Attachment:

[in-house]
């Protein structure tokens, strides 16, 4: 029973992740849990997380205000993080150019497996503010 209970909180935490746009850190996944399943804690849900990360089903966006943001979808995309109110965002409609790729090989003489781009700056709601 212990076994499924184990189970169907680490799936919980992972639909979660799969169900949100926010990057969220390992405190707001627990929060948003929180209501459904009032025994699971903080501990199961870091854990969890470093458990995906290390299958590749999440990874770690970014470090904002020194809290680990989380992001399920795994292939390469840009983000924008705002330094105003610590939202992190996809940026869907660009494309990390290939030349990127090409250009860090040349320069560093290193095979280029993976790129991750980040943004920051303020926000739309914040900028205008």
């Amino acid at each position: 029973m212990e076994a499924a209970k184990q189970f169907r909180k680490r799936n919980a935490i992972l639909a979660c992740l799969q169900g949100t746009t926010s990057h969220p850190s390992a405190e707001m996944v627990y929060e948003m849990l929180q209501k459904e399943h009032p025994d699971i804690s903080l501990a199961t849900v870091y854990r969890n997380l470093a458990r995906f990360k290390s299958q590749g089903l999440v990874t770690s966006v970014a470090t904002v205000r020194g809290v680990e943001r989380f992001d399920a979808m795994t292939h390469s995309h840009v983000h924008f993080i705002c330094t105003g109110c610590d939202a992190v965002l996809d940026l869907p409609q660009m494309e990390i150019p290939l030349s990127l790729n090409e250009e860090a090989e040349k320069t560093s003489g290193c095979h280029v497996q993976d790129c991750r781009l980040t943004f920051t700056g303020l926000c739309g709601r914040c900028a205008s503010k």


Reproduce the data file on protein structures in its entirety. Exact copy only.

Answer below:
[in-house]
């Protein structure tokens, strides 16, 4: 029973992740849990997380205000993080150019497996503010 209970909180935490746009850190996944399943804690849900990360089903966006943001979808995309109110965002409609790729090989003489781009700056709601 212990076994499924184990189970169907680490799936919980992972639909979660799969169900949100926010990057969220390992405190707001627990929060948003929180209501459904009032025994699971903080501990199961870091854990969890470093458990995906290390299958590749999440990874770690970014470090904002020194809290680990989380992001399920795994292939390469840009983000924008705002330094105003610590939202992190996809940026869907660009494309990390290939030349990127090409250009860090040349320069560093290193095979280029993976790129991750980040943004920051303020926000739309914040900028205008």
């Amino acid at each position: 029973m212990e076994a499924a209970k184990q189970f169907r909180k680490r799936n919980a935490i992972l639909a979660c992740l799969q169900g949100t746009t926010s990057h969220p850190s390992a405190e707001m996944v627990y929060e948003m849990l929180q209501k459904e399943h009032p025994d699971i804690s903080l501990a199961t849900v870091y854990r969890n997380l470093a458990r995906f990360k290390s299958q590749g089903l999440v990874t770690s966006v970014a470090t904002v205000r020194g809290v680990e943001r989380f992001d399920a979808m795994t292939h390469s995309h840009v983000h924008f993080i705002c330094t105003g109110c610590d939202a992190v965002l996809d940026l869907p409609q660009m494309e990390i150019p290939l030349s990127l790729n090409e250009e860090a090989e040349k320069t560093s003489g290193c095979h280029v497996q993976d790129c991750r781009l980040t943004f920051t700056g303020l926000c739309g709601r914040c900028a205008s503010k």